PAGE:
One of the best ways I've ever heard of describing a D/s relationship was through the use of avatars to elucidate the type of person you want to be. For me, my dominance is styled around being a "trainer" - I develop submissives into something even better. I'm caring, but firm and I use a lot of small, ongoing behaviour modifications to refine my darlings.
I'm also a "Daddy" figure, authoritarian but proud of my charges and loving. When I'm in darker, filthier moods I'm also a "groomer" and a "torturer" I coax and force them into doing all kinds of things. My wants in this is to be a powerful figure within their life who provides support, stability and is served or attended to in turn.

For Ganymede, we are using words like "toy", "object", "pet", "slave" and "boy" - all his words, naturally. From those I'm able to pick up on what he is interested in, the specific sorts of control and ownership that turns him on and makes him happy.

After you've done the negotiations, you create the contract.
A solid D/s contract can be many things. At its most basic it gives both (or all, though in this case we are two) parties the opportunity to highlight what they want from the relationship. Needs and wants. What you are looking for, what you can give, what you can't give. This covers a lot of things, time spent with each other, who you want to be for each other, future plans, sexual preferences. BDSM codifies a lot of these in the form of a contract, and some people do indeed write up and sign documents.

My contract is simple, it's designed to be "always on" so not matter what else happens, this basic statement covers who and what we mean to each other. It's also flexible in terms of what it could potentially include, easy to understand and, importantly positive.

You are mine: you will serve and obey me; I will train and look after you
It starts when you accept, it ends when we decide it ends
We will make each other's lives better

The email thread includes all the negotiation emails we've sent backwards and forwards, with the requirement that certain key points are replied to with an agreement or acceptance. One of the reason why I like contracts is the sense of rigor and permanence, which a casual pillow-talk conversation does not, no matter how sleepy and seductive. Things get forgotten, or if half-murmured whilst fucking can be cast as in-the-moment cries of passion, signifying nothing.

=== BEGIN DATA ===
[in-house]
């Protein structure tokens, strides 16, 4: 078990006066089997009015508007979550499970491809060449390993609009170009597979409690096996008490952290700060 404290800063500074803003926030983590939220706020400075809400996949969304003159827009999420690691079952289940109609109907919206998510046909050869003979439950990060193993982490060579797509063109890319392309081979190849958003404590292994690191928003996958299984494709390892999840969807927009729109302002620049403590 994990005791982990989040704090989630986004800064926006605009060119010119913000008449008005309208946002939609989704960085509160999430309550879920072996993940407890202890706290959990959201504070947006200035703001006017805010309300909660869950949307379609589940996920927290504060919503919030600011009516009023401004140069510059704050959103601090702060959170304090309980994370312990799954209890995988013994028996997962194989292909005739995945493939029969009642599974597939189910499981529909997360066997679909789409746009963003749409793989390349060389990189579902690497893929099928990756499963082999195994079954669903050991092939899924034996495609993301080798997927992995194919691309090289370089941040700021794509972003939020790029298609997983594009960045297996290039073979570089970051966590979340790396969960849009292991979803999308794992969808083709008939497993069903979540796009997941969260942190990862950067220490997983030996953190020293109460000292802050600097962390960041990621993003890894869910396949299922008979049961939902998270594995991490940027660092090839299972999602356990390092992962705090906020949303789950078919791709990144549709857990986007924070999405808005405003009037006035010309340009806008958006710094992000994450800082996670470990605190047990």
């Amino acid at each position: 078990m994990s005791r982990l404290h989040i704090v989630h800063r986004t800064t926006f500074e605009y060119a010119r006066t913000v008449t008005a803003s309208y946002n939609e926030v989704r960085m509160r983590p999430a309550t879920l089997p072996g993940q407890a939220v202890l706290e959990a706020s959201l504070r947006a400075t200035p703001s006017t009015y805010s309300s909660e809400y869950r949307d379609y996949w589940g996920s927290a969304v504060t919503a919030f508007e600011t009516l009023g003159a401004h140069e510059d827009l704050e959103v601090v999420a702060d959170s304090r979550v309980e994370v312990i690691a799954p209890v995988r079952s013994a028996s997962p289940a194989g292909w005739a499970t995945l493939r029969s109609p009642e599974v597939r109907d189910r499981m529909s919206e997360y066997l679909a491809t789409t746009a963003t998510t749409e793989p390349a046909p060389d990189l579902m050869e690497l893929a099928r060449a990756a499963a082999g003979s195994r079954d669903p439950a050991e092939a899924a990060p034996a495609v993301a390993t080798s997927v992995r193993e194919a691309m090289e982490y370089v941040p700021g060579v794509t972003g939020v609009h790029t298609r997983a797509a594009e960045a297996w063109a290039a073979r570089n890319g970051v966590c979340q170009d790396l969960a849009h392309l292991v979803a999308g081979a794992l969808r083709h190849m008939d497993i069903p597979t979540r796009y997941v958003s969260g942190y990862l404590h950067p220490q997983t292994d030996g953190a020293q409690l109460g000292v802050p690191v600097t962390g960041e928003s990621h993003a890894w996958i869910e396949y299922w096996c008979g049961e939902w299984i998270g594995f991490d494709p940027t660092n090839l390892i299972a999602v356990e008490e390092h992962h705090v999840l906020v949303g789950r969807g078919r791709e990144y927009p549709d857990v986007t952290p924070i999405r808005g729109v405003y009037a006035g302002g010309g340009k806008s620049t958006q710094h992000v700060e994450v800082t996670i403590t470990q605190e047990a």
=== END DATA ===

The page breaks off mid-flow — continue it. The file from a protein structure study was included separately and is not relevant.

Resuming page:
The final thing I want to touch on, briefly, is collars. These, or other pieces of significant jewellery, "seal the deal" in many ways. Signs and symbols are important to all kinds of human interactions, and contracts can sometimes seem like words or pixels. A physical reminder of what you have agreed, of what you mean to each other is very potent. The gift, in and of itself, is powerful, it is an endowment, a very solid reflection of what has been agreed. A collar need not be a collar. Ganymede now has a fetching silver chain coiled around his neck. Discrete, but of a solid weave. Given once all the agreements have been made, and representative of them. A little light touch of me upon his neck, glistening in the sun.

Whether or not you are kinky, the important thing about all of this is that genuine, honest conversations have been had and decisions have been made. Together. To my mind, the best relationships are ones in which this negotiation process is never finished, where the conversations about who we are and where we can go continue forever, always learning and always exploring.

I've had situations where it has not been quite so simple, not quite so neat as I'm making out. Either because the conversation never really happened, such as with The Photographer where there was no negotiation, the situation was a done deal and my inexperience didn't prepare me for what was actually being said. That has led me to perhaps be more careful, more clear in my own dealings with people. No bad thing. I've been in situations where I've tried to have conversations and felt ignored or given lip service, where the desire for what I offered was greater than the actual ability to deliver it. I know that my reliance on email can cause confusion for people who are not used to thinking strategically or tactically about relationships, sex and emotions. And situations where the requirement to make time to even have the conversation in the first place was a battle, where documentation was ignored or the entire process caused upset - a failure on all sides.

I've learnt a lot. About myself, about people I have loved and lost. Not everyone will be keen to have these kinds of conversations, not everyone will want to be in a D/s or an open or polyamorous situation. Part of the point of outlining needs and wants is that you are clear in yourself what you want and can explain it to others. The perfect goal is that everyone gets what they want, but an outcome you should steel yourself for is that you do not get what you want but that people are not misled or hurt by the process.

Sounds business-like and transactional? Well, yes. A bit of business nouse goes a long way in creating a bedrock you can benefit from. It doesn't mean that you have to then set up weekly, minuted board meetings for your relationship - although if one party was interested in wearing a pencil skirt and taking dictation that could work for everyone's benefit. What it does give you is a written document - in our case, series of emails and a googledoc spreadsheet - that you have both created together which defines and outlines the edges of your relationship.

Where you go from there, is up to you. But at least things are a lot clearer.